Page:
Garage sale-ing tips for the summer
Published: June 17, 2014
Winter’s clutter can be summer’s bread and butter during garage sale season, but before you grab the truck and head out to pioneer the scraps of someone else’s life, here are a few suggestions to keep you sailing smoothly.
Say no to the children: If you drive by a display that’s loud with primary colors, keep driving. This family has kids that have outgrown their immense collection of plastic lawn toys and toddler table sets. Unless you’re planning on hauling away a crib and a stroller, this stop isn’t worth it.
A house divided: In contrast, you want to find garage sales that are more like estate sales. Whether it’s because of death, divorce, bankruptcy, or downsizing, it doesn’t make you a vulture to know that there will be more things of value in a sale like this. You’re more likely to find bargain-priced furniture, larger appliances and electronics, valuable collections, and better quality clothing.
Early birding: If this is a premeditated excursion, arrive as early as possible. It’s a basic rule of all resale and secondhand shopping. The sale opens at 10 a.m., get there sometime within the first hour. It’s not as if things are going to go flying off the foldable tables by the minute, but an early start guarantees the best picks.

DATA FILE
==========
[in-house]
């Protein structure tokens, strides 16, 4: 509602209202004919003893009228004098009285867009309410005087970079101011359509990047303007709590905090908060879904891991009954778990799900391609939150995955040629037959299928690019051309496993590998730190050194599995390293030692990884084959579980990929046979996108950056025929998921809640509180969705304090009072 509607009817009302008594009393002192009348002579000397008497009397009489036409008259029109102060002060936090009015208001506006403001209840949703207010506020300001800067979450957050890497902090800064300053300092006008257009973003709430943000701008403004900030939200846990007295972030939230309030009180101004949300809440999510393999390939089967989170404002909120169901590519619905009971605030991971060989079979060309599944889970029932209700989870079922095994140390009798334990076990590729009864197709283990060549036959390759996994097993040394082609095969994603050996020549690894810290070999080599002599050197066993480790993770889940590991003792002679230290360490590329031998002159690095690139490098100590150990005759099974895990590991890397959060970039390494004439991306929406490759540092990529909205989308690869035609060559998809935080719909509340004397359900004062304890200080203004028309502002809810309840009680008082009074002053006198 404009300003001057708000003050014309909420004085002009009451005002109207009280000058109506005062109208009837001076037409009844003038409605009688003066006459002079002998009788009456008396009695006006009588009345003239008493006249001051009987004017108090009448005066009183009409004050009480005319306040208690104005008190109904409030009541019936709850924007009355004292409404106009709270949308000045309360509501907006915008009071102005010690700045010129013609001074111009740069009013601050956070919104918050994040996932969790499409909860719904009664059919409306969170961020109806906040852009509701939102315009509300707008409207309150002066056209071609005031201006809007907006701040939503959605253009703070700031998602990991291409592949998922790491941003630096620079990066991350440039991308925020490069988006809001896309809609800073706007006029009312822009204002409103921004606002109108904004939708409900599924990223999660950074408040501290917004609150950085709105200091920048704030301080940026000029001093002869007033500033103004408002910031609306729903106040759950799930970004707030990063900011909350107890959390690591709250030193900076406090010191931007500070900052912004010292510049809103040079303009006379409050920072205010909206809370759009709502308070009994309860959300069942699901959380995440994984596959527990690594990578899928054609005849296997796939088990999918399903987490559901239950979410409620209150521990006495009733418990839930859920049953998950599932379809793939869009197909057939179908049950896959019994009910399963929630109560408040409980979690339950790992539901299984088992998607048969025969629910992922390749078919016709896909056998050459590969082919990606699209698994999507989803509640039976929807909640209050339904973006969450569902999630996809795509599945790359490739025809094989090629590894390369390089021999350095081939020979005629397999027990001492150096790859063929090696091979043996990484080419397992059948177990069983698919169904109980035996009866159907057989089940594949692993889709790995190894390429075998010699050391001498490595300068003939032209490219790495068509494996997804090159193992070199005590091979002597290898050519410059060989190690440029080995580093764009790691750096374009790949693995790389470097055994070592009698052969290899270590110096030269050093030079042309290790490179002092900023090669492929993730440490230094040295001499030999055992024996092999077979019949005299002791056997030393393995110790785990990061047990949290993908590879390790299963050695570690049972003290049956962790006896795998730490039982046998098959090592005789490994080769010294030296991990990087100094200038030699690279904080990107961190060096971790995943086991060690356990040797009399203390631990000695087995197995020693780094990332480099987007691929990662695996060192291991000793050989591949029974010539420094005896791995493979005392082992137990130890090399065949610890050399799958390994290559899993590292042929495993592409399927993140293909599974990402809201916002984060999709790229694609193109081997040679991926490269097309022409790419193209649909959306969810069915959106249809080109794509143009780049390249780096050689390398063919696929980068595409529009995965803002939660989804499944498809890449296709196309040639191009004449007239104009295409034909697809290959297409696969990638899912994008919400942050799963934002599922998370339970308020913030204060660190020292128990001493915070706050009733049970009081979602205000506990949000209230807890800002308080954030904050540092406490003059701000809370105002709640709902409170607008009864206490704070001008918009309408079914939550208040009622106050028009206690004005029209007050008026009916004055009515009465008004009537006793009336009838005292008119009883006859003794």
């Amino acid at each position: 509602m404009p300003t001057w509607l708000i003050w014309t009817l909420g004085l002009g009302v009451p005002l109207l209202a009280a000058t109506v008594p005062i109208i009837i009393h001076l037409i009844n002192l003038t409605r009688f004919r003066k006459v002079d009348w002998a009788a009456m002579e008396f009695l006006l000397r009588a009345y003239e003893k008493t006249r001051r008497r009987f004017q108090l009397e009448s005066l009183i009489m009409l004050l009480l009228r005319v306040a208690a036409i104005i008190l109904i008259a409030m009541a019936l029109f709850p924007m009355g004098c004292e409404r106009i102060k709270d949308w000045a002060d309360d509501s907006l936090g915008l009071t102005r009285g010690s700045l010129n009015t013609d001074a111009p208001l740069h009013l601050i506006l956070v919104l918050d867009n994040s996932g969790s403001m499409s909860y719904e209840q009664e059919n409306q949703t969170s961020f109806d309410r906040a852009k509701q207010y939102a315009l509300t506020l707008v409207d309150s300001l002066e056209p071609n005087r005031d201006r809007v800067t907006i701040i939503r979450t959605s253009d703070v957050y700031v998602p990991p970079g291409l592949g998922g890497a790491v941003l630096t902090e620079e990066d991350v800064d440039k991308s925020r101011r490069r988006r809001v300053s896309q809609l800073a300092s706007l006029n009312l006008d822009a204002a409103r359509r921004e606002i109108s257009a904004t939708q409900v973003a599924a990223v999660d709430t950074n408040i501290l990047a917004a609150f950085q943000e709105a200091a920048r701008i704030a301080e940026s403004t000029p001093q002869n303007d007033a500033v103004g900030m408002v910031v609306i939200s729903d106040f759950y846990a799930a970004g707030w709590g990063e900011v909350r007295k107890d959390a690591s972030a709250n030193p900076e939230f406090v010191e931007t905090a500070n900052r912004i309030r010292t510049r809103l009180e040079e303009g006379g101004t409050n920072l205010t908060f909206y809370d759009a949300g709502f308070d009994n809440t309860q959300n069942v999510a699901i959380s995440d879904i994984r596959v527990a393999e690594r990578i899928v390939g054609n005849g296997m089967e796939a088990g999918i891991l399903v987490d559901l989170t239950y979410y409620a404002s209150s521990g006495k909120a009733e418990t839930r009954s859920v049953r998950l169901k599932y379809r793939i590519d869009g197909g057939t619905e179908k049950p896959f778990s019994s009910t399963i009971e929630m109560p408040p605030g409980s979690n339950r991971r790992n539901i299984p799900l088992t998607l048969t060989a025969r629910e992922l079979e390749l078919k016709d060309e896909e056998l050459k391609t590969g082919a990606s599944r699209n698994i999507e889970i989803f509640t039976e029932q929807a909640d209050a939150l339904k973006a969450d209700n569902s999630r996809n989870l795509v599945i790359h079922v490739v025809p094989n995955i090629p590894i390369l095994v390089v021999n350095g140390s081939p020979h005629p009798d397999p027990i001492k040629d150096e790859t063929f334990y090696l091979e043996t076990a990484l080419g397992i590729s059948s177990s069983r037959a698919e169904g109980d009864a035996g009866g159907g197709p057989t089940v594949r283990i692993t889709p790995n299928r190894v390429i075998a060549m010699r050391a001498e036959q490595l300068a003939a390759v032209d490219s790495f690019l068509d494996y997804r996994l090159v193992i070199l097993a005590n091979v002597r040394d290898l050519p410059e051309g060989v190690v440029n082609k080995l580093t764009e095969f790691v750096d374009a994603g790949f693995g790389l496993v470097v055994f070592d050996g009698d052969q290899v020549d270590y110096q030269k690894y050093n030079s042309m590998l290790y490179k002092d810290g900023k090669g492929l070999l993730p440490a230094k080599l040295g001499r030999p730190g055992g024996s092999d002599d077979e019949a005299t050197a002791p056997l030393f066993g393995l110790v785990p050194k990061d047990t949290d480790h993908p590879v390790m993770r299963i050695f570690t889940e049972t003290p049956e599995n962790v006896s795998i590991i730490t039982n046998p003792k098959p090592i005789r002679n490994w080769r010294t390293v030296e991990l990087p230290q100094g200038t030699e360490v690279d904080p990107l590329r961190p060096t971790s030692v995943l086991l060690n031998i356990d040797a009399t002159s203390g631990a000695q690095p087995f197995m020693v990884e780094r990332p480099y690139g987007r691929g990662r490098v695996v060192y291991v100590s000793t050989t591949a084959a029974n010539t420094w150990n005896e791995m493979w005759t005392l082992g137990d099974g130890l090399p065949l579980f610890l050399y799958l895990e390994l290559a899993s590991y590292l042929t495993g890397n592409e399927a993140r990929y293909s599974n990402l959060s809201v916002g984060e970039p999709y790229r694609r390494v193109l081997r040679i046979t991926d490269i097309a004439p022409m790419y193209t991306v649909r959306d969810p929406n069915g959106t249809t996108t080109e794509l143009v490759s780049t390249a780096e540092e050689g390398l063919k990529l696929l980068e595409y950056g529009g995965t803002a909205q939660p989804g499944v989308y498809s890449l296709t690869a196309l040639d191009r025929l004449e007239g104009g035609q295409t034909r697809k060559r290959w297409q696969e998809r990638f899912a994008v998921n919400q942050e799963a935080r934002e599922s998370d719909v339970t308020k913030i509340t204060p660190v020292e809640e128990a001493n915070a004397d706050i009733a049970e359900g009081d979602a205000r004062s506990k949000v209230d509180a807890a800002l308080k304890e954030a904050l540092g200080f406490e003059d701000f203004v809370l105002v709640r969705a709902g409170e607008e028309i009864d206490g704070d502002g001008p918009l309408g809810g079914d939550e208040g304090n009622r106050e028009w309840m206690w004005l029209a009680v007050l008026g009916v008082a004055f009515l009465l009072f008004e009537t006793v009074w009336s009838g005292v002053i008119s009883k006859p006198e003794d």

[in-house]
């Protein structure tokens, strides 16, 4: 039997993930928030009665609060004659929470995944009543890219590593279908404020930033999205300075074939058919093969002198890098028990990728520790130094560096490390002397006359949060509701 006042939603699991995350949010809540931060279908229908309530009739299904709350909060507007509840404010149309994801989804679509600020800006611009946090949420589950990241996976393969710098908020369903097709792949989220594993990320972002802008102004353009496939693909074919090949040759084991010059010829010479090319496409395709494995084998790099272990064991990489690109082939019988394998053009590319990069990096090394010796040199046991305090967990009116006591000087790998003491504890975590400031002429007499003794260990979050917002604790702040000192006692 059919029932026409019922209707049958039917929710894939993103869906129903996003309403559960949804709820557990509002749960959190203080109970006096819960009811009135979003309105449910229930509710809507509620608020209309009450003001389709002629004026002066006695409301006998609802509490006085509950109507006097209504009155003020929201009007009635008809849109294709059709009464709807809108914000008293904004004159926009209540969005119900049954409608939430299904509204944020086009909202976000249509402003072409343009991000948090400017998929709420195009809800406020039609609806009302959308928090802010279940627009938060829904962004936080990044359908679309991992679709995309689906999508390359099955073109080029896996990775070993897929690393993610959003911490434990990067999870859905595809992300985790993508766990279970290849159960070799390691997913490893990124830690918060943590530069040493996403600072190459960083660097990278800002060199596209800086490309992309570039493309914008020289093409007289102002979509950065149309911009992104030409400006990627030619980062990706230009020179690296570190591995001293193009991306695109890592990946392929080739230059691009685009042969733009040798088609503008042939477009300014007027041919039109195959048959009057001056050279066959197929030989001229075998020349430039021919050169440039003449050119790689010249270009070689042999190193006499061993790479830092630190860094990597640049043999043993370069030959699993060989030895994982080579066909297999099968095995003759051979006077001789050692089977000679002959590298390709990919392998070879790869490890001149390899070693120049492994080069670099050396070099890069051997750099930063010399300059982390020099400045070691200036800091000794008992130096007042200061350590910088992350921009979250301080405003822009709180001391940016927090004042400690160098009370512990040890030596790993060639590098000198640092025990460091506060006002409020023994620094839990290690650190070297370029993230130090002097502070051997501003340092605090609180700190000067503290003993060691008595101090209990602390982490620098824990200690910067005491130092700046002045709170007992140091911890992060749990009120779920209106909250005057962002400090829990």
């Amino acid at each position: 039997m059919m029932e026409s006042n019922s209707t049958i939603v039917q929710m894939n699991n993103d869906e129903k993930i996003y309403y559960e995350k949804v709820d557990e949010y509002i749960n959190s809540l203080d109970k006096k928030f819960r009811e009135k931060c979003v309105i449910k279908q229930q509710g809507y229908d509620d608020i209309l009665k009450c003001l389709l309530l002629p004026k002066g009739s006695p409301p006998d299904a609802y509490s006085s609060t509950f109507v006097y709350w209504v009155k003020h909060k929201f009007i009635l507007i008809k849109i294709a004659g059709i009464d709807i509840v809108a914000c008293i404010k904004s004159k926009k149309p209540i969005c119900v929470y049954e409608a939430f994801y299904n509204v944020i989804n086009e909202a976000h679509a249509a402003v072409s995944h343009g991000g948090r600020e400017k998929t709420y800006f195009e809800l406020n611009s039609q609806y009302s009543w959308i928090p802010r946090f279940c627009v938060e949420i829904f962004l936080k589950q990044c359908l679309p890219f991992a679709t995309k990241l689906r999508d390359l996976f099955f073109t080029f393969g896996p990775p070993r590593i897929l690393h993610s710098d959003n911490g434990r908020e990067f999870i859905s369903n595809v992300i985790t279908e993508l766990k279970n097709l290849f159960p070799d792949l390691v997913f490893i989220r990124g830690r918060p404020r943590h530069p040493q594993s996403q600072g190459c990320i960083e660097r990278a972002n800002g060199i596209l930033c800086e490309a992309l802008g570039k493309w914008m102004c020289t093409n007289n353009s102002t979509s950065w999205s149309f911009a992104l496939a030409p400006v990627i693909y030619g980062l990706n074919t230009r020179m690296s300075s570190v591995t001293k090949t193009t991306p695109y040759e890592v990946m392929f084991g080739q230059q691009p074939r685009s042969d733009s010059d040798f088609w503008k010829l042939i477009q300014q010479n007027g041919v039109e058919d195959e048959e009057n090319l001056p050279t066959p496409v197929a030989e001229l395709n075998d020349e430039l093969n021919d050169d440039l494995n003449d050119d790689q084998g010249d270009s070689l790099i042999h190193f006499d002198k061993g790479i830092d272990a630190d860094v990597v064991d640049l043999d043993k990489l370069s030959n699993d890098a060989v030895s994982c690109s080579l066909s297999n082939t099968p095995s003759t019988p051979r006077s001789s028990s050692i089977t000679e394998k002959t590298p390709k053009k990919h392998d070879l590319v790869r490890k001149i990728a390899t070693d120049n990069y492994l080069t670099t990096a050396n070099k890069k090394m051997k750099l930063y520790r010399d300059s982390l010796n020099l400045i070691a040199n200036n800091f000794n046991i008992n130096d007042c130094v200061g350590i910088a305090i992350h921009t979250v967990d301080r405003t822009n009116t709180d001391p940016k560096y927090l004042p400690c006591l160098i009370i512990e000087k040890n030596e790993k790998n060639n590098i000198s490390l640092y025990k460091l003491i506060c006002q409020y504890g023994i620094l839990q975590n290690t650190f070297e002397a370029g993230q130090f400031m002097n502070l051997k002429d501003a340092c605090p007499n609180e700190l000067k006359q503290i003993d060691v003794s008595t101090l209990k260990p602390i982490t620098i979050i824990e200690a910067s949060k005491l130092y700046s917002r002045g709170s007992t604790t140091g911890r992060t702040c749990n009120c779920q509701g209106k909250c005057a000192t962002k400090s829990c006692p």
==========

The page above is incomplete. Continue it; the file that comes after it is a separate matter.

Keep your eyes open: While browsing the dregs of what’s left over because you got there late, be sure to do at least a second pass. It’s too easy to go into a sale looking for something so specific that you become blind to everything else that’s there. For instance, if you’re looking for a bike or a sewing machine, it’s still worth it to go around the sale again and let your eyes glaze over the clothes, jewelry, and appliances.
Hold the phone: If you find something that looks like an antique, a quick Google search on your phone could tell you its real value. Don’t expect to find a fancy painting worthy of a major Antiques Roadshow win (but if you do, you’ll know immediately). This works best with art, china, jewelry, and luxury clothing that’s explicitly labeled with brands or designer names.
Feel the fun: Don’t take it too seriously. Garage sales are about finding deals, getting cozy with strangers through their trinkets, and coming home with at least one thing you didn’t need. Cherish the irresistible vintage Tupperware containers and the typewriter that nobody makes ink ribbons for anymore. Isn’t that the fun part anyway?
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